Sepia Stories: Aktarbai Begum Akhtar is the legend of Hindustani music
Begum Akhtar, the legendary ghazal singer passed away on Oct 30, 1974. She was a pathbreaker for many reasons – from falling in love with music at seven years to holding a concert just for women. Born in Faizabad, Uttar Pradesh she shattered glass ceilings by taking her music commercial and signing on records, something uncommon for pure classical singers of those time.
Akhtaribai Faizabadi, also known as Begum Akhtar, was a well known Indian singer of Ghazal, Dadra, and Thumri genres of Hindustani classical music
‘Akhtaribai’ as she was also known took thumri and dadra to the masses through her public concerts. She was the one among her peers to break out of the kotha circle reports a Times of India piece which is documented through an interview with her protege Shanti Hiranand. Begum Akhtar sang for many years and on one such concert Sarojini Naidu heard her and lauded her performance.
Akhtar married a barrister in Lucknow, Ishtiaq Abbasi who wanted her to stop singing. Except for the 1962 concert in aid of the war, which was for women only, Hiranand tells Times of India.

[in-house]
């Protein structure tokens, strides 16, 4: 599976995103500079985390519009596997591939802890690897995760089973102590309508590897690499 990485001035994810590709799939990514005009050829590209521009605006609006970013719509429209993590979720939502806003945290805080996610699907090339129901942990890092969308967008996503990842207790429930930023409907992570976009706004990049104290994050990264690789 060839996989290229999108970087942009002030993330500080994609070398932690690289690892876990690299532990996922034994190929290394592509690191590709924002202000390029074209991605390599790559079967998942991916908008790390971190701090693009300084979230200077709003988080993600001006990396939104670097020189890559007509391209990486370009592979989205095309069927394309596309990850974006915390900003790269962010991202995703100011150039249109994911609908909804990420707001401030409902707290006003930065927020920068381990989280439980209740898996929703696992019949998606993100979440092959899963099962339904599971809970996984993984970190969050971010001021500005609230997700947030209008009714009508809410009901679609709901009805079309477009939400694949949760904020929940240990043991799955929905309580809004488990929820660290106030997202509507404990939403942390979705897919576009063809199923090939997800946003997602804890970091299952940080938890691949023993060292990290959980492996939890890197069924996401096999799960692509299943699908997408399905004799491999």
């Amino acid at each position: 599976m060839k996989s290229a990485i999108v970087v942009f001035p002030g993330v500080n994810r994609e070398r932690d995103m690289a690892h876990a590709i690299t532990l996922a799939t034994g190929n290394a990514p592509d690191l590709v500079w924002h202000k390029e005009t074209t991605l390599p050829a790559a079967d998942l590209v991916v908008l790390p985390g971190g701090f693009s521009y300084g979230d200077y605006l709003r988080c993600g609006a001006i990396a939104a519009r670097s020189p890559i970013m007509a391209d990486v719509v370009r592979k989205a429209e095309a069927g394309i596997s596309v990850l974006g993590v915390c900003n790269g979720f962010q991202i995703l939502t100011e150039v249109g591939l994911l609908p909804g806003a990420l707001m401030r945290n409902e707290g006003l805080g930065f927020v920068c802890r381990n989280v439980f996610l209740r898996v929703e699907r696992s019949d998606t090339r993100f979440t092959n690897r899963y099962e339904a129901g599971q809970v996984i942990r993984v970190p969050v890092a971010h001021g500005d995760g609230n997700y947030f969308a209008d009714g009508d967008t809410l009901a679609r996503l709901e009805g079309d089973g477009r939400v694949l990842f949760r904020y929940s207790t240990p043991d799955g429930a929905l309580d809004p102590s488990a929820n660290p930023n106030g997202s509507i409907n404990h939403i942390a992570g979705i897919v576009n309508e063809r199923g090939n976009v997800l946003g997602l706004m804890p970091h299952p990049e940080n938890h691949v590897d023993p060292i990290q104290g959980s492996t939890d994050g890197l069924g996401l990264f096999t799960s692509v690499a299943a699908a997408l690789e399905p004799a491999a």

Her tomb was built in a mango orchard within her home, ‘Pasanda Bagh’ in Thakurganj area, of Lucknow. She was buried alongside her mother, Mushtari Sahiba.
Recently, Google celebrated Begum Akhtar’s anniversary with a doodle that marks the contribution she made towards Hindustani classical music. The doodle showed Begum Akhtar playing sitar. The doodle is coloured in the shades of yellow, blue and pink with sepia undertones. She was among the earliest female voices to stage public performances and her first disc was released by the Megaphone Record Company. Her voice remains legendary and so does she.
Video Picture Credits: WomenOnrecord.com / Wikipedia / Begum Akhtar Stamp